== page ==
The minor volcanic unrest that began in May 2022 continues at Taupō Volcano. Small earthquakes and ground deformation are still being recorded at above background levels. The Volcanic Alert Level remains at 1 (minor volcanic unrest).
The aftershock sequence following the M5.7 earthquake on 30 November 2022 has finished.
The M5.7 generated a small tsunami within Lake Taupō, caused ~175 mm of horizontal and ~180 mm vertical ground movement at Horomatangi (Figure 1), and was followed by a month of aftershocks, with 758 recorded by 31 December 2022 (Figure 2).
Just under half (46%) of the earthquakes during the 2022/2023 unrest episode are associated with the 30 November 2022 main shock-aftershock sequence. The current rate of earthquakes occurring per week is similar to other times during this period of unrest, indicating minor unrest continues (Figure 3).
Ground deformation (land movement) continues around Lake Taupō, which we measure using GNSS (GPS) instruments and lake levelling surveys. The Horomatangi Reef site continues to move after the 30 November 2022 M5.7 earthquake towards the south-east (Figure 1).
GNSS ground movement towards the east (green circles, top panel) and vertically (red circles bottom panel) observed at Horomatangi Reef in central Lake Taupō since mid-September 2022 (the crosses in both panels are data points we cannot use). The observations represent the average of eight hours of data. The scatter in the observations reflects the uncertainty in the calculated values. The big change in movement was caused by the M5.7 earthquake, shown by the vertical dashed line labelled “M5.7”. The more subtle movement before and after this is the ground movement associated with unrest – it is hard to see, but if you compare the horizontal line in the top panel after the M5.7 line, you can see the data points are moving away from it, showing the ground is moving to the east.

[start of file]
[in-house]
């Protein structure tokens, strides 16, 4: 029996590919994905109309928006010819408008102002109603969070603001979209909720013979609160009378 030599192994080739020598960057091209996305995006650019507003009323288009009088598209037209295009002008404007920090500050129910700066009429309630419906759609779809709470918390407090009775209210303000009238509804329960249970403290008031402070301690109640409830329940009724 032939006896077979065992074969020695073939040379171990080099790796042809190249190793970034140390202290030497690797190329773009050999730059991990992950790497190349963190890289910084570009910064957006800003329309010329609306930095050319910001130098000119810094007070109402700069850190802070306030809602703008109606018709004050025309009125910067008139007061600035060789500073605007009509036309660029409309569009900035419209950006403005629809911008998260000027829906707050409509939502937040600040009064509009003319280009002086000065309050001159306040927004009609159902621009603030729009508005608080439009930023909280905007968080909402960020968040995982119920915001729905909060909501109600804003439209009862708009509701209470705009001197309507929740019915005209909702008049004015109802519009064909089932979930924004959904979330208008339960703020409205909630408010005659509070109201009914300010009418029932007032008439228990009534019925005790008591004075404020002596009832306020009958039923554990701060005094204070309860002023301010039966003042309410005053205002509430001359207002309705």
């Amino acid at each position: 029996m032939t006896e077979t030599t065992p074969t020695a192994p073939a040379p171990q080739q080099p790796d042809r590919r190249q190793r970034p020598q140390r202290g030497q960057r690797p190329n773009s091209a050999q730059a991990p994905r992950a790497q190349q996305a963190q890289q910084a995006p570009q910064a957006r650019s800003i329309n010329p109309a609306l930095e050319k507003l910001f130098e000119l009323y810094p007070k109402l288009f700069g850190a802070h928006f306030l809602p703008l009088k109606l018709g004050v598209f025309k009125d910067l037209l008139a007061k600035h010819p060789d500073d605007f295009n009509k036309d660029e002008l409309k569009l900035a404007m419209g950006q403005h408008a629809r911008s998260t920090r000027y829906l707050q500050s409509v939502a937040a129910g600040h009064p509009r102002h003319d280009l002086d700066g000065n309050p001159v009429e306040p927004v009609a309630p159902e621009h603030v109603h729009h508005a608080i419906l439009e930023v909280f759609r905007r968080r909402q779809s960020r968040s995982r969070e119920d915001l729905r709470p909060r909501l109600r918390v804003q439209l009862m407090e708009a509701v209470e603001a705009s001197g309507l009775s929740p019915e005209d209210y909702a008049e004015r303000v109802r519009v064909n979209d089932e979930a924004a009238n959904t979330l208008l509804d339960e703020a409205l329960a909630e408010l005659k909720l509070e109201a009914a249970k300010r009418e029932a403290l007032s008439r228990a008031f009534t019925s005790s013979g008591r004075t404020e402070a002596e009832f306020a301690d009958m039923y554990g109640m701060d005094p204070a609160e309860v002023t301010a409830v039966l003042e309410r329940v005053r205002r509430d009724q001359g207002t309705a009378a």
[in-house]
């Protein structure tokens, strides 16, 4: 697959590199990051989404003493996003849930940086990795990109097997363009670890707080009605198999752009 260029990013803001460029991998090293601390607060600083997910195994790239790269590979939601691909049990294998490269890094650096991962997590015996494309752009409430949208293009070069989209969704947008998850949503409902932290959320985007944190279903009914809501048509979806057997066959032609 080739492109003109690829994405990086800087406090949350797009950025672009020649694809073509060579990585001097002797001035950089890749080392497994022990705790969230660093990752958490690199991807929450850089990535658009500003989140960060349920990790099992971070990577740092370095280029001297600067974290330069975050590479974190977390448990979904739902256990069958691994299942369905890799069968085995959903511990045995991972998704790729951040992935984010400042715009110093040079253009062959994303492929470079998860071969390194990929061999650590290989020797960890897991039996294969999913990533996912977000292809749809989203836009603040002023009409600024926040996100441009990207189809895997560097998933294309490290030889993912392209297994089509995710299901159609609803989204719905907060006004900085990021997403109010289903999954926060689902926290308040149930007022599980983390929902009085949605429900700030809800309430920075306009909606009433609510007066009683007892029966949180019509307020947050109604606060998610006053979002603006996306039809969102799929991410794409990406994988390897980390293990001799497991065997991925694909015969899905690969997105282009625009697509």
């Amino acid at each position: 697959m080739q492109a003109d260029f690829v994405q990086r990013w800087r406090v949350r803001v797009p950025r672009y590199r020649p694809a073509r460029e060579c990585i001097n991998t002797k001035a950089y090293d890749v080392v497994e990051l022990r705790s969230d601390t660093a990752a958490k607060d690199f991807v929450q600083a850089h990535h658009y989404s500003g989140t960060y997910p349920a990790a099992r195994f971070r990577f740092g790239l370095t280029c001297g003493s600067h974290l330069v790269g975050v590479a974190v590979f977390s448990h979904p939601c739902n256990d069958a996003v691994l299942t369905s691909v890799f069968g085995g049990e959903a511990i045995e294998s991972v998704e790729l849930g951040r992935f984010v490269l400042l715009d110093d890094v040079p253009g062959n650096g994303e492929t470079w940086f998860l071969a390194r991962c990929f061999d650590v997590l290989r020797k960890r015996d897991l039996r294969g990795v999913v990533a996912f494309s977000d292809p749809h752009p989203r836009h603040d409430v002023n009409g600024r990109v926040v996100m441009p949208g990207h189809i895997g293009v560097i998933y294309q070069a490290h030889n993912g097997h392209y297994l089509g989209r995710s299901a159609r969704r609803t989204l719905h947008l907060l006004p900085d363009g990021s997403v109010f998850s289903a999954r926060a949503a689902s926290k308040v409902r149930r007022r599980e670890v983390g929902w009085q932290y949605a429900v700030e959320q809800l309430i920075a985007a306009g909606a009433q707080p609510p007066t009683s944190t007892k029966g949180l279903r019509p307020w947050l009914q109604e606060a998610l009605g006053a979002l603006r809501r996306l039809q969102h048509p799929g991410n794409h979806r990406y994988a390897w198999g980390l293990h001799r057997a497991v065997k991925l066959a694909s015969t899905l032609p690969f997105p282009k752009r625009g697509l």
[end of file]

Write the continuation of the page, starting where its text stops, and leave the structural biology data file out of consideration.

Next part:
Aftershock timeseries since the M5.7 earthquake on 30 November 2022 to 31 December 2022. Each circle is an individual earthquake detected and located by the GeoNet network under Lake Taupō. The size of the circle indicates the magnitude of the earthquake.
Number of earthquakes detected and located by the GeoNet network beneath Lake Taupō each week since the start of 2022.
Through close partnership with the Tūwharetoa Māori Trust Board, Taupō District Council, and landowners, we improved our monitoring of Taupō volcano by installing some new equipment around the lake. Two new seismometers are allowing us to more accurately locate earthquakes, whilst two new instruments to measure ground movements are helping us better understand the processes driving the long-term deformation at Taupō volcano. Finally, we have installed a near real-time tsunami gauge to allow faster identification of the cause of potential future waves and tsunami.
This 2022/2023 unrest period at Taupō volcano is the most recent of 18 historic unrest episodes in the past 150 years, none of which have ended in an eruption (Figure 4). The unrest is caused by processes associated with magma and magma-related hot water, gas, and steam deep under the volcano generating earthquakes and ground movement. GNS Science continues to actively monitor the volcano.
The magnitude of past unrest episodes at Taupō Volcano.
The Volcanic Alert Level reflects the current level of volcanic unrest or activity and is not a forecast of future activity. While Volcanic Alert Level 1 is mostly associated with environmental hazards, potential for eruption hazards also exists. Further information about the Volcanic Alert Levels and what they mean can be found here. More information about caldera unrest can be accessed from this report.
Ery Hughes (she/her)
Media Contact: 021 574541 or firstname.lastname@example.org
The Tūwharetoa Māori Trust Board (CEO Rakeipoho Taiaroa) is closely involved in discussions as the landowner of Lake Taupō. More information about the Trust can be found at https://www.tuwharetoa.co.nz/.
Although we can’t prevent natural hazards, we can prepare for them – and we should.
Know what warning signs to look out for, so you can act quickly. Drop, Cover, and Hold during a large earthquake. If it is Long or Strong, Get Gone! People near the lake front should move to higher ground as soon as it is safe to do so, especially if they hear loud noises or see unusual lake action during earthquake activity.
For information on preparing for earthquakes or responding to volcanic activity, there are guidelines from the National Emergency Management Agency's (NEMA) Get Ready website.
Prepare your home. Protect your whānau.
There’s a lot we can do to make our homes safer and stronger for earthquakes. Toka Tū Ake EQC’s website has key steps to get you started.